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- Samsung Galaxy Tab A 8 inches with 32 GB; $100 (save $50)

Apple iPad Mini (64 GB); $379 (save $20)

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Tech, gadgets, and TVs

Apple/Amazon

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What Does ‘Cabin Fever’ Mean? Plus Other Fever Words

Photo by Andrea Piacquadio from Pexels

By Samantha Enslen, Quick and Dirty Tips

We come to you in the midst of the coronavirus pandemic. One of the symptoms of COVID-19 is a fever, and that got us thinking about the word fever and the different phrases that use it.

After a bit of noodling around, here’s what we learned.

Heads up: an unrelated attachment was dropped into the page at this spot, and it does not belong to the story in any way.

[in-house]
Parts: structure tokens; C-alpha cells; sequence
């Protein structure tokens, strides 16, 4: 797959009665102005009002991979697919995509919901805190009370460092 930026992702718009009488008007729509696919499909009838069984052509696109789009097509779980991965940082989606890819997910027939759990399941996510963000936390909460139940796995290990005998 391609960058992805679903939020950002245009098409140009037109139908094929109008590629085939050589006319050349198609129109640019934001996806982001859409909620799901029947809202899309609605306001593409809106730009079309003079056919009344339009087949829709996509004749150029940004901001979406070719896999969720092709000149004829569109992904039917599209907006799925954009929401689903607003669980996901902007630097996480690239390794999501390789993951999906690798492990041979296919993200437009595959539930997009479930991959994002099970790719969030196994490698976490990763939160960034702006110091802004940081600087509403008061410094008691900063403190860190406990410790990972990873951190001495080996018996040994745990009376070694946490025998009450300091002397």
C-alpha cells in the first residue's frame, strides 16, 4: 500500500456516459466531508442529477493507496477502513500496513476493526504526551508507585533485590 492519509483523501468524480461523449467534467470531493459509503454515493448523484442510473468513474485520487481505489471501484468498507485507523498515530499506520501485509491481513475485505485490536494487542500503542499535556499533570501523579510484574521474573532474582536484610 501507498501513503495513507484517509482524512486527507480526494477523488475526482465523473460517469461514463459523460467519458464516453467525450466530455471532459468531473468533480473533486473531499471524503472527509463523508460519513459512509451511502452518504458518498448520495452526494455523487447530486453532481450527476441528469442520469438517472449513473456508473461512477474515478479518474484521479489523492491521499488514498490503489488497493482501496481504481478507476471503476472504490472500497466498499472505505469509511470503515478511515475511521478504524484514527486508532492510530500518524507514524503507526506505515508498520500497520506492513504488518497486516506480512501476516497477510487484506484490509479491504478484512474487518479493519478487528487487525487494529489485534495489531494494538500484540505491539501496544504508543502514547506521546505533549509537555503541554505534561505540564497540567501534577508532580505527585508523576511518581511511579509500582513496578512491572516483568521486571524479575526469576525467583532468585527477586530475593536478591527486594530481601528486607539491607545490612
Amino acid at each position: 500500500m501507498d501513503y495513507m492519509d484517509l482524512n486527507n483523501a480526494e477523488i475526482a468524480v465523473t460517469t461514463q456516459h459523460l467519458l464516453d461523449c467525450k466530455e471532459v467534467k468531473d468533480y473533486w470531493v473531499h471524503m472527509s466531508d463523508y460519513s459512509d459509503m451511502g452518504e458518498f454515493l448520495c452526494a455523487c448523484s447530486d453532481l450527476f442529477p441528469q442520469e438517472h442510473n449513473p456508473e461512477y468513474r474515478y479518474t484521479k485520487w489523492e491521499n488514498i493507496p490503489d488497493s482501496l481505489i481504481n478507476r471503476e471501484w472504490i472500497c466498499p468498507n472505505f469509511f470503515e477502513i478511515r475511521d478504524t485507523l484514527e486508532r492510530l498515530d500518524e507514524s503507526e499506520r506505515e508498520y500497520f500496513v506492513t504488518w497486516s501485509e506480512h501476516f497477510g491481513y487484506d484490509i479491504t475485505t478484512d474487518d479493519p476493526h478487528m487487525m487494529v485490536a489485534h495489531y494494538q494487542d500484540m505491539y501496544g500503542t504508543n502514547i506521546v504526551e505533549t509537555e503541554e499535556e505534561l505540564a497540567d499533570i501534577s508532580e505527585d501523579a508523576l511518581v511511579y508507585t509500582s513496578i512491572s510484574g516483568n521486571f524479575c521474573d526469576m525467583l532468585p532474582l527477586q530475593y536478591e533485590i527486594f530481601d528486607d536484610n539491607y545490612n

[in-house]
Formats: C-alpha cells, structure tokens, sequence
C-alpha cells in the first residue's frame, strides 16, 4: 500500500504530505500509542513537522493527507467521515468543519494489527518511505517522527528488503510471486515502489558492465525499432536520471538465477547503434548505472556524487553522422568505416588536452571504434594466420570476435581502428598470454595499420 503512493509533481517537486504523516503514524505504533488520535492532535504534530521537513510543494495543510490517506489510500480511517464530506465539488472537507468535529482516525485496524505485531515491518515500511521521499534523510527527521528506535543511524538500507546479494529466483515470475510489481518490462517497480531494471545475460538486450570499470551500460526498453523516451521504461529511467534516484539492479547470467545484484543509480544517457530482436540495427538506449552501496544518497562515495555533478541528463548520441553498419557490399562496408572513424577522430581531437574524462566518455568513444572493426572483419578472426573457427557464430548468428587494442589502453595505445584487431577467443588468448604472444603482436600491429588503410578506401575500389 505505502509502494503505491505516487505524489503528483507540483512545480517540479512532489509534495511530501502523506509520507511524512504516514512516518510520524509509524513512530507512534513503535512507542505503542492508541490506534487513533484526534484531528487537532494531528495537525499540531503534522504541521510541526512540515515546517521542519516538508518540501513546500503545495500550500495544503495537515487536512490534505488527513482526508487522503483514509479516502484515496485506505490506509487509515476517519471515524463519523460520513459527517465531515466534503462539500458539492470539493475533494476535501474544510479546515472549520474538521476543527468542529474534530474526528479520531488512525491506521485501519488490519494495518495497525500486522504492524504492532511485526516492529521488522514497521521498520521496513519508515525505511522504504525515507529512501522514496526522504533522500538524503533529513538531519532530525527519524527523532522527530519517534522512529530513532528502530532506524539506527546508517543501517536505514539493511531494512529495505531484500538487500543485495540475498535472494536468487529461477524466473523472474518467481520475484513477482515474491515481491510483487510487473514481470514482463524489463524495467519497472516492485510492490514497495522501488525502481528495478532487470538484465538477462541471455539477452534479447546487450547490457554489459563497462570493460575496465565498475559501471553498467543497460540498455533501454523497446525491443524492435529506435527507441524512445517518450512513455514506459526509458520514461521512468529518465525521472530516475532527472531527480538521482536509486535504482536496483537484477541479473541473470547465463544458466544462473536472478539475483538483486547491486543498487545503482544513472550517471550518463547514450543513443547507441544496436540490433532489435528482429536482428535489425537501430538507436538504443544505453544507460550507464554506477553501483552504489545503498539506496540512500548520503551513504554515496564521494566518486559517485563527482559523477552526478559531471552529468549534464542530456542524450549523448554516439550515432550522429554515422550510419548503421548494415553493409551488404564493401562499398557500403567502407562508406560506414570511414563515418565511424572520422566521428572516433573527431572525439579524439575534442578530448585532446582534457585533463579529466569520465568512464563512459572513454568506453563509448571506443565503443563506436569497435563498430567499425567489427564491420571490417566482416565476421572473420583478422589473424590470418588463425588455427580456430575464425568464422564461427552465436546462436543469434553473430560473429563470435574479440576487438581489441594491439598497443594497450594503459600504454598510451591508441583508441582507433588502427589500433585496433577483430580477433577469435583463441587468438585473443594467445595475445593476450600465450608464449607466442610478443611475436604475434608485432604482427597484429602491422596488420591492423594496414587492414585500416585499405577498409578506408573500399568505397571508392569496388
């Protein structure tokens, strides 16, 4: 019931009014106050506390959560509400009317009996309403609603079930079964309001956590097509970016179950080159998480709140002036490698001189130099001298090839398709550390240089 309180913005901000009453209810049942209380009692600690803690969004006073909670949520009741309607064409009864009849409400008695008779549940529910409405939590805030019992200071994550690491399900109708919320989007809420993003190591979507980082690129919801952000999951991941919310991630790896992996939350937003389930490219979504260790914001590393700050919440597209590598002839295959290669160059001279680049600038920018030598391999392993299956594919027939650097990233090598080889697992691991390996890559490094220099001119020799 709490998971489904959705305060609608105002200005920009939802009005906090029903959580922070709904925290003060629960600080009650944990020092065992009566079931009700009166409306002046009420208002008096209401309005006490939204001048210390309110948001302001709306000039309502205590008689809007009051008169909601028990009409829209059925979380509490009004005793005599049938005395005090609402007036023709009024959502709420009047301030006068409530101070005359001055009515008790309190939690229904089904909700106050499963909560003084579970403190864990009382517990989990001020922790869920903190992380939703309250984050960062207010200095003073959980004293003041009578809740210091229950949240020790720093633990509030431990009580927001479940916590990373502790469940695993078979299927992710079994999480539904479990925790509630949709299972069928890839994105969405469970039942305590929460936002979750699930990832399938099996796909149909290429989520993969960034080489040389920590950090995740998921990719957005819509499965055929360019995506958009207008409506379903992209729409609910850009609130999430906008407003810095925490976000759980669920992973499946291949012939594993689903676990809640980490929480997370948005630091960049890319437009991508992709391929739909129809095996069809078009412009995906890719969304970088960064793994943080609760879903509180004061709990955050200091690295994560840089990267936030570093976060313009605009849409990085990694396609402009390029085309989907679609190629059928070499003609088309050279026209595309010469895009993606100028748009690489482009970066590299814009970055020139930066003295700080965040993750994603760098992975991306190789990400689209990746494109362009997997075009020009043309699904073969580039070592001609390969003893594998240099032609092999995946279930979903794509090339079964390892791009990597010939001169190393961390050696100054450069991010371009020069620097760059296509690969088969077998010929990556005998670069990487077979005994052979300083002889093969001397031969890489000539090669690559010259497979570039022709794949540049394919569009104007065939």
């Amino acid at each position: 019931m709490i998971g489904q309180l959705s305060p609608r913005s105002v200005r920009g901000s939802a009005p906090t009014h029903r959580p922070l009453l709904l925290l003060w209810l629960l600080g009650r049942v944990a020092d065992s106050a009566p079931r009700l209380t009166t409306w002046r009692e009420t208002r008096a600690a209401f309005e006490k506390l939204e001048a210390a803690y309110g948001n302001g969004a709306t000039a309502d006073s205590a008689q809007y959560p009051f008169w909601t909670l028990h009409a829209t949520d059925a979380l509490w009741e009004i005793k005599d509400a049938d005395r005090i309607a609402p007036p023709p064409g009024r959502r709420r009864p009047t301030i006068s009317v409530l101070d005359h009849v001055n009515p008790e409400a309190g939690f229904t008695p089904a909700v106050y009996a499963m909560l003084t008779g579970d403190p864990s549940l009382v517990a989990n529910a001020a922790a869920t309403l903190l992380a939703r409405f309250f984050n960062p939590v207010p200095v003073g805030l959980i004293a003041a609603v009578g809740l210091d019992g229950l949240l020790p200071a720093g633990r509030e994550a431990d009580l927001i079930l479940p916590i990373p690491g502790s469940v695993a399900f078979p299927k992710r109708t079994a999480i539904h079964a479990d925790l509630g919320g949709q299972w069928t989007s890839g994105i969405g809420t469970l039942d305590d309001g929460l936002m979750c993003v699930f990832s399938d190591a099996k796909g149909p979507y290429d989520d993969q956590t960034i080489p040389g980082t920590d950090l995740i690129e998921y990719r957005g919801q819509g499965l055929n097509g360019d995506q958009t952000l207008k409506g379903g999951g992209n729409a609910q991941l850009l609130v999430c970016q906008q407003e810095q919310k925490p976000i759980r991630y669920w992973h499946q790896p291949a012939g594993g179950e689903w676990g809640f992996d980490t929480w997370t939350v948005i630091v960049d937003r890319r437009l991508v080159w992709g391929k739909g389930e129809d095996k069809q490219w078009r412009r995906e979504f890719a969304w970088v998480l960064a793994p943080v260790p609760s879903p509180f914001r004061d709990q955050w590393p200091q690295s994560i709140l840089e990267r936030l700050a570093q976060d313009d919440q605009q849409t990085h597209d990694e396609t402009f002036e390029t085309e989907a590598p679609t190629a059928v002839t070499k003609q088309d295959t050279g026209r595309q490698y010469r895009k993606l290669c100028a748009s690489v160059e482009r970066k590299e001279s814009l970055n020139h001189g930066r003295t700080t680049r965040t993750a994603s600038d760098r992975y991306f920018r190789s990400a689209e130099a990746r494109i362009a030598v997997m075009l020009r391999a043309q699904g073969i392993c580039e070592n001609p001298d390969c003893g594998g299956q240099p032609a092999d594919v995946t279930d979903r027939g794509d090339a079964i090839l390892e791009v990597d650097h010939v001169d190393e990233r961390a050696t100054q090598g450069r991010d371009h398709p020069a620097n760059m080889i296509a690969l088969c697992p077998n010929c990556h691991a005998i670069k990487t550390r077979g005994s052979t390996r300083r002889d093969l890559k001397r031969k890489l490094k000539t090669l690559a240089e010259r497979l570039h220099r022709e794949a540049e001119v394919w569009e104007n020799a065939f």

The Origin of the Word Fever.

The word fever comes from the classical Latin febris. It’s also related to the Latin word fovēre, meaning “to heat,” and the ancient Greek τέϕρα (pronounced tephra), meaning “ash.”

Fever originally related to heat.

The first time it was printed was in an Old English herbarium—a book describing how to use herbs as medicine. The author said that people who have a “fefer” should “wyrte wel drincan on wætere”—that is, drink lots of water brewed with plants from the wort family, like spiderwort or St. John’s wort.

The Meaning of Fever Gets Extended.

By the 1300s, we see the use of the word expand. It starts to also mean a state of nervous excitement or agitation. We see phrases like “a fever of jealousy” and “a fever of the soul.” We still use that meaning today—you’ll know that if you’ve ever had “a fever for the flavor of a Pringle.” (For those of you too young to recognize that jingle, it’s from an iconic 1980s ad for those flattened, processed potato chips known as Pringles.)